Cheaper internet for South Africa

South Africans are tipped to access
affordable internet.

Cell C’s Lars Reichelt said they aim to
connect all parts of South Africa.

Vodacom has improved its infrastructure
in Johannesburg. (Images: Bongani Nkosi)

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Broadband pundits are predicting internet connection rates in South Africa to drop by between 20% and 25% in the next 12 months.

Most of the executives who spoke at the My Broadband conference in Midrand, north of Johannesburg, on 20 October forecast that prices will drop significantly in the next year, citing new infrastructure developments and escalating competition in the industry.

Broadband wholesaler and network operator Neotel forecast price cuts of about 20%. Underwater cable operator Seacom’s Suveer Ramdhani said they expect international rates to drop by between 20% and 25%.

South Africans who are connected to networks are now using more broadband, a trend that’s a plus to the growth of the young industry.  “You’ll see costs dropping in the next 12 months. People are using more bandwidth,” said communications company Telkom’s managing executive Steve Lewis.

Since the introduction of the Eassy and Seacom fibre optic cables, rates are said to have come down by about 40%. Eassy came online this year, while Seacom has been operational since 2009.

“It’s great to see that prices have come down,” said Ryan Sher of Eassy. “There’s now more competition,” he added.

“As an industry we’ve been keen to bring down prices,” said Sameer Dave of mobile provider MTN.

There has certainly been an upsurge of mobile internet usage across the country. More and more South Africans now have Facebook accounts. Thousands of youngsters use Mxit and other chat sites. This is a prevailing trend even in rural areas where broadband connectivity is limited, and is aided by a range of data packages offered by all of South Africa’s mobile networks.

“Prices are coming down, it’s a continuous evolution,” said mobile operator Vodacom’s CEO Pieter Uys.

A great number of South Africans are currently without access to broadband connectivity. Of the estimated population of 47-million, between one and four million are said to be connected. This is blamed on inaccessibility to fibre optic networks in many areas, and excessively high rates for both internet service providers and consumers.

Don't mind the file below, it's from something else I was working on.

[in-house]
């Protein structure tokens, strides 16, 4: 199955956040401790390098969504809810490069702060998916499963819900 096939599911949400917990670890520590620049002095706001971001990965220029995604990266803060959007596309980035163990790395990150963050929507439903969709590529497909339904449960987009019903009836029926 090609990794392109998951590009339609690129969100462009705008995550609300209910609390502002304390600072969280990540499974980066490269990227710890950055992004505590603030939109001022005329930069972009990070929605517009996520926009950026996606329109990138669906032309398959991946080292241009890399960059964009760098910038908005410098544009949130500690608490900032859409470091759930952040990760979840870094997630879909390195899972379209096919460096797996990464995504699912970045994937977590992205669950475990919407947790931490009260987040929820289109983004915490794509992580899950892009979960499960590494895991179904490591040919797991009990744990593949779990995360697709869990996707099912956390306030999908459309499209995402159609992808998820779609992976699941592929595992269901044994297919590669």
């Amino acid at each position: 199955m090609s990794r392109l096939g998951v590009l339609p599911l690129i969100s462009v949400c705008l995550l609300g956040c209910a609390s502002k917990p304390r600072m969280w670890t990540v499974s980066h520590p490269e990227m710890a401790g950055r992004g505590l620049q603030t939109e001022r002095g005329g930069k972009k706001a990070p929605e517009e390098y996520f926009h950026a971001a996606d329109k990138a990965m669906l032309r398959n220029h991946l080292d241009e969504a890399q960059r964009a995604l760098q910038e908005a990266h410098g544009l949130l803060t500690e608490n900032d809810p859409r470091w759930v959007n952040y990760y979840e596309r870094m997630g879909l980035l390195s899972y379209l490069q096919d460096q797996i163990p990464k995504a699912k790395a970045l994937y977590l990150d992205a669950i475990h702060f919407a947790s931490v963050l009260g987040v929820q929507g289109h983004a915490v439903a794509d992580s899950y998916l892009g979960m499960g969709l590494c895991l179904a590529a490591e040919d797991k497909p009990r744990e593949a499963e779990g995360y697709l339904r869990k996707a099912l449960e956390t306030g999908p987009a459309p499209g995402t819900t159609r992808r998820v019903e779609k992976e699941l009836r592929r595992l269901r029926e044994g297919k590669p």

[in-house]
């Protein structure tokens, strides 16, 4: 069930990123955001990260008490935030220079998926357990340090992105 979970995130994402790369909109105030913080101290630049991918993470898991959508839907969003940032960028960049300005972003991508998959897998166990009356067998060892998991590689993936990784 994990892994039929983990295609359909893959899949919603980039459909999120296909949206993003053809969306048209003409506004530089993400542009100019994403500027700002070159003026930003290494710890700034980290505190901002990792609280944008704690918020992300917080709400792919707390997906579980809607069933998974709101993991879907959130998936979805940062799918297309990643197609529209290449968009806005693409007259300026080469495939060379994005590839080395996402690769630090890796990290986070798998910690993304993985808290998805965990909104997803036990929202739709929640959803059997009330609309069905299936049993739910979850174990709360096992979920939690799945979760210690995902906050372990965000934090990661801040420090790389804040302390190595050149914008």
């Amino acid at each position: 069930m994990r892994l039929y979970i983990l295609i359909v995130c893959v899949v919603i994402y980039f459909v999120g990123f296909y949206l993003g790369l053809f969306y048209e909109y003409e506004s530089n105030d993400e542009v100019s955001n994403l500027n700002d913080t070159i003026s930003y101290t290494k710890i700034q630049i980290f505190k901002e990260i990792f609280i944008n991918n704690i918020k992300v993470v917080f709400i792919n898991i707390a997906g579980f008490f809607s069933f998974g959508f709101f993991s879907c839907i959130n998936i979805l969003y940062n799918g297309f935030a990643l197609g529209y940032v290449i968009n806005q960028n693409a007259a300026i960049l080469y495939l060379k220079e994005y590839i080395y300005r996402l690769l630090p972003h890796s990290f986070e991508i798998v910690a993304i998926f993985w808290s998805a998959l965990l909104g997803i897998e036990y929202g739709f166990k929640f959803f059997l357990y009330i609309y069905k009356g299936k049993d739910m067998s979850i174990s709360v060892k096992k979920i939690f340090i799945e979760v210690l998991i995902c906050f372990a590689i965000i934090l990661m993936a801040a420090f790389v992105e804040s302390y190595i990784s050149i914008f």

“Local tariffs are still high, they have to drop,” said Uys.

Infrastructure being improved

Mobile service provider Cell C has embarked on a campaign to broaden its HSPA+ 900 network across the country. It’s already covered most of Port Elizabeth, where it started in September, and is aiming to have 34% of the country on the network by the end of 2010, with 64% connectivity by 2011.

“We’re really serious about bringing the internet to the 45-million have-nots,” said Cell C’s CEO Lars Reichelt.

The provider’s services have become the fastest in South Africa at 5.23 Mbps, surpassing other internet service providers including Telkom, Mweb, Vodacom, MTN and Internet Solutions. “Cell C is number one in terms of speed,” said Reichelt.

He predicts that South Africa’s broadband capacity will improve within the next 12 months. “The amount of fibre that we have coming up is unbelievable. It is good news and we have to be smart about embracing it.”

The West Africa Cable System fibre optic infrastructure is scheduled to go live by mid-2011. The 14 000km-long submarine network is predicted to be the next most exciting broadband connectivity development for Africa.

Vodacom’s Uys said the group has also improved its infrastructure, having replaced all their equipment in Johannesburg over the last 18 months.

The state-owned Broadband Infraco will launch in the third week of November, opening its fibre optic network for usage by internet service providers, which include the likes of Vodacom, Cell C, iBurst, MTN and a range of others. Infraco is focused on widening connectivity to provinces that are currently underserved.

DOC and Icasa urged

The industry called on the Department of Communications and the Independent Communications Authority of South Africa to play more decisive roles in regulating the telecommunications industry. “We need a strong DoC and a strong Icasa,” said John Holdsworth, CEO of telecoms group ECN.

Icasa “should stand up and take control” over the current 89 cents charged for interconnection between mobile networks, Holdsworth said. “The interconnection rate is too high.”

Internet rates in South Africa remain high compared to that of many countries, despite recent industry developments.

8.ta bringing competition

Introduced on 18 October, Telkom’s new mobile network 8.ta promised to “disrupt” the telecommunications industry. 8.ta became the fourth mobile network operator in South Africa, thereby increasing competition.

Like the three other network operators, MTN, Vodacom and Cell C, 8.ta is also offering data services. Industry analysts have predicted tough times ahead as the new network attempts to penetrate the market, given that Cell C, which became a third mobile network operator in 2001, is yet to reach its maximum customer base.

Virgin Mobile relies completely on Cell C’s network, therefore isn’t considered a mobile network operator but a units reseller.

Telkom is confident of the network’s prospects. “We really believe this will succeed,” said Lewis.

The network already enjoys a nationwide connectivity through its 800 new base stations. Telkom also signed agreements with Vodacom and MTN’s to roam on their infrastructure. “We’re starting to disrupt the market,” Lewis said.

He added that they want to make broadband more affordable.

More competition is good for consumers, the experts agreed. “We embrace competition. It’s good for everybody, for us and the consumers,” said Uys.